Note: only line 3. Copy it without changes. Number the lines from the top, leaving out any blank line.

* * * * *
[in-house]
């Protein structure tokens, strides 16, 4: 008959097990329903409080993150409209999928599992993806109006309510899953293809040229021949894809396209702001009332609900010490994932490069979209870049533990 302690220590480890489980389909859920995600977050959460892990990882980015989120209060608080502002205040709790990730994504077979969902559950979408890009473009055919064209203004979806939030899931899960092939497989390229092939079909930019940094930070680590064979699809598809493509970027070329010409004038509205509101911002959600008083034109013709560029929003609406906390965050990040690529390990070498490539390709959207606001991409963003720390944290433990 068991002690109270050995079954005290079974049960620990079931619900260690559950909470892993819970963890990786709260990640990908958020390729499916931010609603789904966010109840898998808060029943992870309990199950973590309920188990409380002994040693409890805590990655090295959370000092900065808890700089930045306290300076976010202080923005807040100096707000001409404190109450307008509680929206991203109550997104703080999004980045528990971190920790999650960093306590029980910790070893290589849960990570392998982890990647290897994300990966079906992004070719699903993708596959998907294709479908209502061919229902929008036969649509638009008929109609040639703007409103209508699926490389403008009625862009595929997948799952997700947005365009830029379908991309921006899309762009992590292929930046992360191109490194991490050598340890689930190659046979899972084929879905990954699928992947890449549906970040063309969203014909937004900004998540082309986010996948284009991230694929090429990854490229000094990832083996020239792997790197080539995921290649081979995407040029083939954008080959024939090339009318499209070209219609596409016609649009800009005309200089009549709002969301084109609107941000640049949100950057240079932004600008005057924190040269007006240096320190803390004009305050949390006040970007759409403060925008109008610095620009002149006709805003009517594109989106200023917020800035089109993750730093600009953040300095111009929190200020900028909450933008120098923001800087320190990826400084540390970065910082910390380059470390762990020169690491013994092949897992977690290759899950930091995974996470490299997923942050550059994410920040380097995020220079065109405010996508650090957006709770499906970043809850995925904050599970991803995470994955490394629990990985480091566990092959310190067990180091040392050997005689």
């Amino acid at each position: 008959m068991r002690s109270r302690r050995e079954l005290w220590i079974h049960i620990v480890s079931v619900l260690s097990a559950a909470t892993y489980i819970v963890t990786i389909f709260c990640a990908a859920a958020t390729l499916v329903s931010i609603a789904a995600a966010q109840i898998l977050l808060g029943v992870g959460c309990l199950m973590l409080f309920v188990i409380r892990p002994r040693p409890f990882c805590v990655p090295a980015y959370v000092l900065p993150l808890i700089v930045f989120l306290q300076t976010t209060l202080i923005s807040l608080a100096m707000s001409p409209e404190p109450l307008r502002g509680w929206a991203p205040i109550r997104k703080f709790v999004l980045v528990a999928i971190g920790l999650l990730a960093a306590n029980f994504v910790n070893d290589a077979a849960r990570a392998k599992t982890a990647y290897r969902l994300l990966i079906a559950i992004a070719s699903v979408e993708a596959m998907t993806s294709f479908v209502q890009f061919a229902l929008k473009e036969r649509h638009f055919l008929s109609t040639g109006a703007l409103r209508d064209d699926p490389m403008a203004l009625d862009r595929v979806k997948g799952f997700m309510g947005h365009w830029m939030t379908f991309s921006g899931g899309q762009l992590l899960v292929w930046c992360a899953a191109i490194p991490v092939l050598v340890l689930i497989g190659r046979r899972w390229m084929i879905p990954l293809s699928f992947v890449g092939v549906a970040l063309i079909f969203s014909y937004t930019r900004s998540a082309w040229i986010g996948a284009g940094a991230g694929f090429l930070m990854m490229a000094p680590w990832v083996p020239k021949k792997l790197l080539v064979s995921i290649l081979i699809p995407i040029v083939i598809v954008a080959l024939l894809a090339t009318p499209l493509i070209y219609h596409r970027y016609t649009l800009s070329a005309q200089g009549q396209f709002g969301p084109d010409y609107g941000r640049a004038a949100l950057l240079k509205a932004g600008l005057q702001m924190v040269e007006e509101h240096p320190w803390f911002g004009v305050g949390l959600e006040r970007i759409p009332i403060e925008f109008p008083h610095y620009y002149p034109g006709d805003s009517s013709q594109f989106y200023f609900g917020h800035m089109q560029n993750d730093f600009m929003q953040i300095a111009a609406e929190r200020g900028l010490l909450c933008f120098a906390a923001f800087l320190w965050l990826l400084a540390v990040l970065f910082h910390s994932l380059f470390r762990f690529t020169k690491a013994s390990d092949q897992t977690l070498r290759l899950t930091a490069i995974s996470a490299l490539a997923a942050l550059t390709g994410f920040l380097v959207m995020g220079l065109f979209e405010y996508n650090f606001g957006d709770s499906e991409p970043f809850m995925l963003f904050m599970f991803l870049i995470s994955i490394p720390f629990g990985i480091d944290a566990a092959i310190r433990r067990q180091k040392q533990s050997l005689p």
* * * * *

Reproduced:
């Amino acid at each position: 008959m068991r002690s109270r302690r050995e079954l005290w220590i079974h049960i620990v480890s079931v619900l260690s097990a559950a909470t892993y489980i819970v963890t990786i389909f709260c990640a990908a859920a958020t390729l499916v329903s931010i609603a789904a995600a966010q109840i898998l977050l808060g029943v992870g959460c309990l199950m973590l409080f309920v188990i409380r892990p002994r040693p409890f990882c805590v990655p090295a980015y959370v000092l900065p993150l808890i700089v930045f989120l306290q300076t976010t209060l202080i923005s807040l608080a100096m707000s001409p409209e404190p109450l307008r502002g509680w929206a991203p205040i109550r997104k703080f709790v999004l980045v528990a999928i971190g920790l999650l990730a960093a306590n029980f994504v910790n070893d290589a077979a849960r990570a392998k599992t982890a990647y290897r969902l994300l990966i079906a559950i992004a070719s699903v979408e993708a596959m998907t993806s294709f479908v209502q890009f061919a229902l929008k473009e036969r649509h638009f055919l008929s109609t040639g109006a703007l409103r209508d064209d699926p490389m403008a203004l009625d862009r595929v979806k997948g799952f997700m309510g947005h365009w830029m939030t379908f991309s921006g899931g899309q762009l992590l899960v292929w930046c992360a899953a191109i490194p991490v092939l050598v340890l689930i497989g190659r046979r899972w390229m084929i879905p990954l293809s699928f992947v890449g092939v549906a970040l063309i079909f969203s014909y937004t930019r900004s998540a082309w040229i986010g996948a284009g940094a991230g694929f090429l930070m990854m490229a000094p680590w990832v083996p020239k021949k792997l790197l080539v064979s995921i290649l081979i699809p995407i040029v083939i598809v954008a080959l024939l894809a090339t009318p499209l493509i070209y219609h596409r970027y016609t649009l800009s070329a005309q200089g009549q396209f709002g969301p084109d010409y609107g941000r640049a004038a949100l950057l240079k509205a932004g600008l005057q702001m924190v040269e007006e509101h240096p320190w803390f911002g004009v305050g949390l959600e006040r970007i759409p009332i403060e925008f109008p008083h610095y620009y002149p034109g006709d805003s009517s013709q594109f989106y200023f609900g917020h800035m089109q560029n993750d730093f600009m929003q953040i300095a111009a609406e929190r200020g900028l010490l909450c933008f120098a906390a923001f800087l320190w965050l990826l400084a540390v990040l970065f910082h910390s994932l380059f470390r762990f690529t020169k690491a013994s390990d092949q897992t977690l070498r290759l899950t930091a490069i995974s996470a490299l490539a997923a942050l550059t390709g994410f920040l380097v959207m995020g220079l065109f979209e405010y996508n650090f606001g957006d709770s499906e991409p970043f809850m995925l963003f904050m599970f991803l870049i995470s994955i490394p720390f629990g990985i480091d944290a566990a092959i310190r433990r067990q180091k040392q533990s050997l005689p």